Smokers are aware of hypnosis as a method of smoking cessation , and acceptance of this method among smokers seems high. One study reported that 67% of tobacco users expressed an interest in the future use of hypnosis for smoking cessation . There is still insufficient scientific evidence, however, for the efficacy of hypnosis in smoking cessation, which is primarily due to the large variation in control interventions and missing information about hypnotic interventions. Systematic reviews repeatedly concluded that hypnotherapy has not been proved to have any greater effect on 6 month cessation rates compared with other interventions or no intervention at all [14, 19]. These reviews recommended that large trials in which the type of hypnotherapy was clearly defined and described were needed to establish the efficacy of hypnosis in smoking cessation. In addition, comparisons should be made with active interventions of equal duration.
Aims of the trial
The aim of the present trial is to investigate whether a single session of hypnosis evokes biologically validated higher rates of smoking abstinence than a single session of relaxation 2 weeks and 6 months following the intervention (primary outcome). Our trial is designed to comply with the recommendations that were presented in the systematic reviews of hypnotherapy in smoking cessation [14, 19]. The hypnosis and relaxation sessions are performed in a single-session group format to evaluate them as economically feasible and time-efficient alternatives to existing methods of smoking cessation. To the best of our knowledge, this is the first randomised controlled trial (RCT) that investigates the effectiveness of group hypnosis. Secondary outcomes include nicotine withdrawal symptoms, smoking abstinence self-efficacy and symptoms of depression and anxiety. In this trial, we further aim to compare the cessation rates observed in our study with cessation rates following established and proven cessation treatments reported in other studies.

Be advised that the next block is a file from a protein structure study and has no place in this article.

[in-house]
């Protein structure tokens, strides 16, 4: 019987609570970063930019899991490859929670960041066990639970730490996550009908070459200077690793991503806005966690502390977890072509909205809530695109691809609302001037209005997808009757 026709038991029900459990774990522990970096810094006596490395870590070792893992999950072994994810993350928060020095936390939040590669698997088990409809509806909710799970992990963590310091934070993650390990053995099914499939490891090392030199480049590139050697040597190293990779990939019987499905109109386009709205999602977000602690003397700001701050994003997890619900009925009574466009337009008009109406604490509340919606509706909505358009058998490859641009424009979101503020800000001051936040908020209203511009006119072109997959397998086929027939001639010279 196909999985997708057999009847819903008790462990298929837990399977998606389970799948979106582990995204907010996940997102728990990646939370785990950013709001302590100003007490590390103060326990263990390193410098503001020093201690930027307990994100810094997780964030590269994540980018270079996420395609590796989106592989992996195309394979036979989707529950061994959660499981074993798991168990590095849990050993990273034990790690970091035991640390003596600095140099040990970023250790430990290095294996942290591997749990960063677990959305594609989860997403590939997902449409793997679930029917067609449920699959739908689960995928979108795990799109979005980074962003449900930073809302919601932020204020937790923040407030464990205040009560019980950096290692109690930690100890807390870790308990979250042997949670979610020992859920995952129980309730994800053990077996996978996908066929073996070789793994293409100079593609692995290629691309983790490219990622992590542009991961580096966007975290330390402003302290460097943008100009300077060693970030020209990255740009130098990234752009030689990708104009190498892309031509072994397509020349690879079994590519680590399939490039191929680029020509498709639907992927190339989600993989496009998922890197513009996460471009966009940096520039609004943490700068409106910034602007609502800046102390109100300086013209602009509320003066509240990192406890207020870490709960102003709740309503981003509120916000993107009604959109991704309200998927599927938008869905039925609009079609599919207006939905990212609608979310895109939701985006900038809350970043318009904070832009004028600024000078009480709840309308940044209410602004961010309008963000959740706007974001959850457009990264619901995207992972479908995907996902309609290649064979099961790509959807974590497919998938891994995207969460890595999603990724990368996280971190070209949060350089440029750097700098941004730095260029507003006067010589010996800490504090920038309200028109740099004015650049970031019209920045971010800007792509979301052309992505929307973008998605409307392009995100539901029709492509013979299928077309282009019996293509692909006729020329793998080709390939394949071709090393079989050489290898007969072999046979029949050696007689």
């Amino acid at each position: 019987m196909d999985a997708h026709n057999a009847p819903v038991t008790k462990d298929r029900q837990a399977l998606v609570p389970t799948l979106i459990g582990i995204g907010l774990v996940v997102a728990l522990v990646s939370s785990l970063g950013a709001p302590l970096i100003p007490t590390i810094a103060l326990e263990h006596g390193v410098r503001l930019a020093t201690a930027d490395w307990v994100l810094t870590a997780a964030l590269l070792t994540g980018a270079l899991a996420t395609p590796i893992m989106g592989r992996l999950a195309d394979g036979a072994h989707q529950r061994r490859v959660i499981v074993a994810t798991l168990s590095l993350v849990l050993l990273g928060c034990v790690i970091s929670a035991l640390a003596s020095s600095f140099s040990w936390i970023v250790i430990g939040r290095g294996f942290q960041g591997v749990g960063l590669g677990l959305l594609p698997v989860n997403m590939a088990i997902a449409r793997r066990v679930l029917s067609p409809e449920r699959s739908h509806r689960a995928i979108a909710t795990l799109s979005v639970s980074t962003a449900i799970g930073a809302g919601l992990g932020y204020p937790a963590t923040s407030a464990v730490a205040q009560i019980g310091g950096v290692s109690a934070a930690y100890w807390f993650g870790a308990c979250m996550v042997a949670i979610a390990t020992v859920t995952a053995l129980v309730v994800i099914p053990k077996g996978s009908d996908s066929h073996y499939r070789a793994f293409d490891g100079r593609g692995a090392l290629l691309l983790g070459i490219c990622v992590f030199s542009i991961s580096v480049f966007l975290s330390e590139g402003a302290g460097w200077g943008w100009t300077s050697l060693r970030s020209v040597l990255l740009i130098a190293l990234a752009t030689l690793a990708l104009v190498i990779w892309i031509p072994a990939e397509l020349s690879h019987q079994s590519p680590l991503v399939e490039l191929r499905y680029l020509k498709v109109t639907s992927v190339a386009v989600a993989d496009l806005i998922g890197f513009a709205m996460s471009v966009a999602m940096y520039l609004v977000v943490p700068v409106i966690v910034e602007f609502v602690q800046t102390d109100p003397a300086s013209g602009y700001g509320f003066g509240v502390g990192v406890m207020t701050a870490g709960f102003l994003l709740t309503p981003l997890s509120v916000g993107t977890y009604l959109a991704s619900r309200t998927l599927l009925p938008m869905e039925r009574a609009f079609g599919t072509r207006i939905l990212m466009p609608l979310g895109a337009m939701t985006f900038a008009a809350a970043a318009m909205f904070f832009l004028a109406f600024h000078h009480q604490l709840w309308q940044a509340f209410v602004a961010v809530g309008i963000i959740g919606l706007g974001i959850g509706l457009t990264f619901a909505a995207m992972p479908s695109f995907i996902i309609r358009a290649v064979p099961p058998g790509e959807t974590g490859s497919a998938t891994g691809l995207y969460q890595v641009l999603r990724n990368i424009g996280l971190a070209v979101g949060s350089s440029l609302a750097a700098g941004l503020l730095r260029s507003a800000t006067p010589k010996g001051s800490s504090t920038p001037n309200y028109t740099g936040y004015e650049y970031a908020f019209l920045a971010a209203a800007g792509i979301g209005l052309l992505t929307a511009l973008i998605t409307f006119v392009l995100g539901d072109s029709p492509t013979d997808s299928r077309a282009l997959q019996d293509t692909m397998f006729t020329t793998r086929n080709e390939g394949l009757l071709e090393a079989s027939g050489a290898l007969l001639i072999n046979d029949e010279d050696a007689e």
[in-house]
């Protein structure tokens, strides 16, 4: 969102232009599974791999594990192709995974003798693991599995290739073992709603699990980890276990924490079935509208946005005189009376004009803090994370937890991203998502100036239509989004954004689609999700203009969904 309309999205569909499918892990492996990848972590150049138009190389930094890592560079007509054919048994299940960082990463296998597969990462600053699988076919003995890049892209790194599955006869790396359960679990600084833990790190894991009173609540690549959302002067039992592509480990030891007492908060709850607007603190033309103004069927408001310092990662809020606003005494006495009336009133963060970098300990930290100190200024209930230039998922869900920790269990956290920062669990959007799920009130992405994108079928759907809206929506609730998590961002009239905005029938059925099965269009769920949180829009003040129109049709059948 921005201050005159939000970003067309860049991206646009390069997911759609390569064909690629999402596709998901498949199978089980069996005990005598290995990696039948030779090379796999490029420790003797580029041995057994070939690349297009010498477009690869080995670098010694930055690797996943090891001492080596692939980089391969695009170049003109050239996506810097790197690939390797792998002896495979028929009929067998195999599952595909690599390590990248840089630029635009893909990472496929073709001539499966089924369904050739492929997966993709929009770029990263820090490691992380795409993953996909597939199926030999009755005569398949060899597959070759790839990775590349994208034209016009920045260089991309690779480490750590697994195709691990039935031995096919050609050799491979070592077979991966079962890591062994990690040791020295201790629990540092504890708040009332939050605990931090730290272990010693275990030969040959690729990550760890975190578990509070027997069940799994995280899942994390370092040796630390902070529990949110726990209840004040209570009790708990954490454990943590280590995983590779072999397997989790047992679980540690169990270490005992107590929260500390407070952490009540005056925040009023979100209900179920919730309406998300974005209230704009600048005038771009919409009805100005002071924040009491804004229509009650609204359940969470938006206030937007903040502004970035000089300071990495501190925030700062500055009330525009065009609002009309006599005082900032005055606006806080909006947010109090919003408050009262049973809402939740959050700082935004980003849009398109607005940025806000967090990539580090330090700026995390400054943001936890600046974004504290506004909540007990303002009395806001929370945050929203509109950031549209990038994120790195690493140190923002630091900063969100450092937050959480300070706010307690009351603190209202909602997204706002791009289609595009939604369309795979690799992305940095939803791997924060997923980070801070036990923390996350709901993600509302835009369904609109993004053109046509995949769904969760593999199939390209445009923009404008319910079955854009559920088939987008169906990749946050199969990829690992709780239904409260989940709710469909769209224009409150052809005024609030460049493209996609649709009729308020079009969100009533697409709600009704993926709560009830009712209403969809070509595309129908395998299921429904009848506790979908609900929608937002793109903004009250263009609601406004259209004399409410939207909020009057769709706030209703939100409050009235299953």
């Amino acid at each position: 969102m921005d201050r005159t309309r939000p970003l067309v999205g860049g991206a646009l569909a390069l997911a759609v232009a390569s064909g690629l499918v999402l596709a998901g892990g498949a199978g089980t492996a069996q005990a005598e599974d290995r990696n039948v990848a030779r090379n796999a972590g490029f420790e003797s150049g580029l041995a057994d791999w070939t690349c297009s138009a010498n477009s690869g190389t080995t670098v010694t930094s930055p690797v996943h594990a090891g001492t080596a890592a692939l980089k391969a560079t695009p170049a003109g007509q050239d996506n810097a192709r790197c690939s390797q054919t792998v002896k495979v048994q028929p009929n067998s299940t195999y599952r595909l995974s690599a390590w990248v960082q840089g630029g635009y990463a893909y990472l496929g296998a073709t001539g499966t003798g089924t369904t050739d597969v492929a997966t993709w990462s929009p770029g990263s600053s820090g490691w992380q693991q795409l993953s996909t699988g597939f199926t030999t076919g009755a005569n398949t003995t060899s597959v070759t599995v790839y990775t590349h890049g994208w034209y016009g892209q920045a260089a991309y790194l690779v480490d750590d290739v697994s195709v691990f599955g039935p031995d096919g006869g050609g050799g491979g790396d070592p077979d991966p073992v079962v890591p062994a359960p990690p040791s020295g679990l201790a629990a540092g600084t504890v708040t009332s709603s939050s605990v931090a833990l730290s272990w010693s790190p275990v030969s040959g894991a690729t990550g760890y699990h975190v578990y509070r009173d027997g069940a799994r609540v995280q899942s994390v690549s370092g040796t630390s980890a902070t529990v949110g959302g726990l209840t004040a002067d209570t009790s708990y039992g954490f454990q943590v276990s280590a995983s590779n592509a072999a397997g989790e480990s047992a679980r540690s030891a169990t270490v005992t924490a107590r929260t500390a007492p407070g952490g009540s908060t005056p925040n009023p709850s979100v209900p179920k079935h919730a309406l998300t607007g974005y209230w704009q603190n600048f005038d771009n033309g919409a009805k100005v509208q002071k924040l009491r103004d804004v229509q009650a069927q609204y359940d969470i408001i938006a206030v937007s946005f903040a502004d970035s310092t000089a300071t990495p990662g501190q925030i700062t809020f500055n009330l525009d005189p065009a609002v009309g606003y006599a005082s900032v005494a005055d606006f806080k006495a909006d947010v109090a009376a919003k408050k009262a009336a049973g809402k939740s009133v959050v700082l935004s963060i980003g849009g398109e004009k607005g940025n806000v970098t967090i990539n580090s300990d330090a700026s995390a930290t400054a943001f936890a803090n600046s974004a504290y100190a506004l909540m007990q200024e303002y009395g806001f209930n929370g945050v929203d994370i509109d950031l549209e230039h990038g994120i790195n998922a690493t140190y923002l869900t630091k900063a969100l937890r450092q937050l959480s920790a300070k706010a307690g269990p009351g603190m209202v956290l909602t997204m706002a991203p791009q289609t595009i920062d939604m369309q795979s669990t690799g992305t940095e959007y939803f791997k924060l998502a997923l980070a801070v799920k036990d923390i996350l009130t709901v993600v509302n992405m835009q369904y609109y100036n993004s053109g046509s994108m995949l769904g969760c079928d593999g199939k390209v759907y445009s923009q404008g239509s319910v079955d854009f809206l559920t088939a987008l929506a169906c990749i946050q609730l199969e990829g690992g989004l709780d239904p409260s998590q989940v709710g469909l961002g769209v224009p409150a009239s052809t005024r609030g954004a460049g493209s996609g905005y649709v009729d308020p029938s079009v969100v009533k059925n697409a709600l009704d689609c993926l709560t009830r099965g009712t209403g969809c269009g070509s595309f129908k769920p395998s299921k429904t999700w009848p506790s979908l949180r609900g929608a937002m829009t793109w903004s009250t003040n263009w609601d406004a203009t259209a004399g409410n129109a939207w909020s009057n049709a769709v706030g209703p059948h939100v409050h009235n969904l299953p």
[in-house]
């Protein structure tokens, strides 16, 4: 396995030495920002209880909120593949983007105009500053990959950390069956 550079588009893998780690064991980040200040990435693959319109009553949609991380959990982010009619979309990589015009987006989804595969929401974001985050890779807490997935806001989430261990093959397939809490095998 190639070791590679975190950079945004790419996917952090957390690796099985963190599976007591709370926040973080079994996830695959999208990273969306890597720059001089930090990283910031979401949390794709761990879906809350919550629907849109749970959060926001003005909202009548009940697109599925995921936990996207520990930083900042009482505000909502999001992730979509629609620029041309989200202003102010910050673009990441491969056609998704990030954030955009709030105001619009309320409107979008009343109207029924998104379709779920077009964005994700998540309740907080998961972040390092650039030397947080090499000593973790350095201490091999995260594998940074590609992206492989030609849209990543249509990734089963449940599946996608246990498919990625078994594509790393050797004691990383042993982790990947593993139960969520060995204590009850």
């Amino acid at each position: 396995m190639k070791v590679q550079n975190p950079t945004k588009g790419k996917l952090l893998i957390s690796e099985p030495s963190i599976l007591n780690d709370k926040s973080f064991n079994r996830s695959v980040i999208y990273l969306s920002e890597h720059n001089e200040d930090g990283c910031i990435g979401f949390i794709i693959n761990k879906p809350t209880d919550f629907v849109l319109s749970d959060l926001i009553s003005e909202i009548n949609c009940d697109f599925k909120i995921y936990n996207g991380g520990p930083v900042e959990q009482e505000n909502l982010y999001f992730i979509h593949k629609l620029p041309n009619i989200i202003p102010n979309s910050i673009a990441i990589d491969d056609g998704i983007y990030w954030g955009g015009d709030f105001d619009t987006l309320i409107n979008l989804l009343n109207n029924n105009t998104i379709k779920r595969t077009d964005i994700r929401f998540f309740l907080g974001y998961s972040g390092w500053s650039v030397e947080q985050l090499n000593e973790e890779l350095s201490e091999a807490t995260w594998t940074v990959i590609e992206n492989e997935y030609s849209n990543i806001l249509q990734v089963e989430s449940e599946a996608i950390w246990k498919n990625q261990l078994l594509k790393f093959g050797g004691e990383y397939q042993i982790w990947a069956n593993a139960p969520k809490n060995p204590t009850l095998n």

Recruitment and randomisation
Recruitment is initiated through online and print advertisements. Upon first contact via e-mail or telephone, the prospective participants are asked to complete a form showing possible dates for the group hypnosis or relaxation (therapy) session. A therapy session is organised when 8 to 15 participants have signed up for the same date, and the participants are informed about the date and location of their session. Further study information is provided to the participants in advance, either in the context of a short informational meeting or through written materials. The participants are provided with the following information prior to the therapy session:
– No clear results exist regarding the efficacy of group hypnosis and relaxation in smoking cessation